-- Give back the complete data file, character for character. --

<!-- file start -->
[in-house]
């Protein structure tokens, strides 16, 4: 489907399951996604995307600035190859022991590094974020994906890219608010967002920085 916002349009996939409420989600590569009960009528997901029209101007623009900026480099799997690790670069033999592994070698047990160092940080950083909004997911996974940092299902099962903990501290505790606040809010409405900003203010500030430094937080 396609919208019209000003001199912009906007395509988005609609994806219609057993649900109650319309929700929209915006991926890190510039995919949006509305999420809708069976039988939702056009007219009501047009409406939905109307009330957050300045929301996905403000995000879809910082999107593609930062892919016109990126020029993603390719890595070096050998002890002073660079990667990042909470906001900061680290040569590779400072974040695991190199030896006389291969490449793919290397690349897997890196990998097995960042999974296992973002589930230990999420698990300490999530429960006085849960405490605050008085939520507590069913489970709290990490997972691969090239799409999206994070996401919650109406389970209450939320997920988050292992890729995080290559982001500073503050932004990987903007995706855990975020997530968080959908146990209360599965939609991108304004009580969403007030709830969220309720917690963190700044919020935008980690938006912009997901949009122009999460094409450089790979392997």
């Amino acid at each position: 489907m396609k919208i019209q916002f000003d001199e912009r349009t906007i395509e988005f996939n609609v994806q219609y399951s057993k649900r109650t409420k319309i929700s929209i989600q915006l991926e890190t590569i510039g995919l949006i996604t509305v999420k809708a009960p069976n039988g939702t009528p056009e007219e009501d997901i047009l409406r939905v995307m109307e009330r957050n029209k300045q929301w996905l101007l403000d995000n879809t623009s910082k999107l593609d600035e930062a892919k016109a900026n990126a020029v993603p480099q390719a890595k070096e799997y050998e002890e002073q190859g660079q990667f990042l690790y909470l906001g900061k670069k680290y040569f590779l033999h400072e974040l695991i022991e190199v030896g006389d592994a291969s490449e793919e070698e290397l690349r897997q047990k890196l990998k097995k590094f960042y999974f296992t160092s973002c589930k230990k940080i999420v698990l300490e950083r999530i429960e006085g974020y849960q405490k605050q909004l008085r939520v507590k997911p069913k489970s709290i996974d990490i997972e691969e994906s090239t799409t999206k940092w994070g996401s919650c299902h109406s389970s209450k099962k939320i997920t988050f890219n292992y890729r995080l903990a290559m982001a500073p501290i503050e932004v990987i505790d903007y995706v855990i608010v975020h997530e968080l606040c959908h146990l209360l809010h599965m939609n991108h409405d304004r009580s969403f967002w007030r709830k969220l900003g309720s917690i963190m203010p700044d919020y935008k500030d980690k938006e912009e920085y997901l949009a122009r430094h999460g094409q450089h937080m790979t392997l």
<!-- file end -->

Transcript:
[in-house]
């Protein structure tokens, strides 16, 4: 489907399951996604995307600035190859022991590094974020994906890219608010967002920085 916002349009996939409420989600590569009960009528997901029209101007623009900026480099799997690790670069033999592994070698047990160092940080950083909004997911996974940092299902099962903990501290505790606040809010409405900003203010500030430094937080 396609919208019209000003001199912009906007395509988005609609994806219609057993649900109650319309929700929209915006991926890190510039995919949006509305999420809708069976039988939702056009007219009501047009409406939905109307009330957050300045929301996905403000995000879809910082999107593609930062892919016109990126020029993603390719890595070096050998002890002073660079990667990042909470906001900061680290040569590779400072974040695991190199030896006389291969490449793919290397690349897997890196990998097995960042999974296992973002589930230990999420698990300490999530429960006085849960405490605050008085939520507590069913489970709290990490997972691969090239799409999206994070996401919650109406389970209450939320997920988050292992890729995080290559982001500073503050932004990987903007995706855990975020997530968080959908146990209360599965939609991108304004009580969403007030709830969220309720917690963190700044919020935008980690938006912009997901949009122009999460094409450089790979392997």
């Amino acid at each position: 489907m396609k919208i019209q916002f000003d001199e912009r349009t906007i395509e988005f996939n609609v994806q219609y399951s057993k649900r109650t409420k319309i929700s929209i989600q915006l991926e890190t590569i510039g995919l949006i996604t509305v999420k809708a009960p069976n039988g939702t009528p056009e007219e009501d997901i047009l409406r939905v995307m109307e009330r957050n029209k300045q929301w996905l101007l403000d995000n879809t623009s910082k999107l593609d600035e930062a892919k016109a900026n990126a020029v993603p480099q390719a890595k070096e799997y050998e002890e002073q190859g660079q990667f990042l690790y909470l906001g900061k670069k680290y040569f590779l033999h400072e974040l695991i022991e190199v030896g006389d592994a291969s490449e793919e070698e290397l690349r897997q047990k890196l990998k097995k590094f960042y999974f296992t160092s973002c589930k230990k940080i999420v698990l300490e950083r999530i429960e006085g974020y849960q405490k605050q909004l008085r939520v507590k997911p069913k489970s709290i996974d990490i997972e691969e994906s090239t799409t999206k940092w994070g996401s919650c299902h109406s389970s209450k099962k939320i997920t988050f890219n292992y890729r995080l903990a290559m982001a500073p501290i503050e932004v990987i505790d903007y995706v855990i608010v975020h997530e968080l606040c959908h146990l209360l809010h599965m939609n991108h409405d304004r009580s969403f967002w007030r709830k969220l900003g309720s917690i963190m203010p700044d919020y935008k500030d980690k938006e912009e920085y997901l949009a122009r430094h999460g094409q450089h937080m790979t392997l």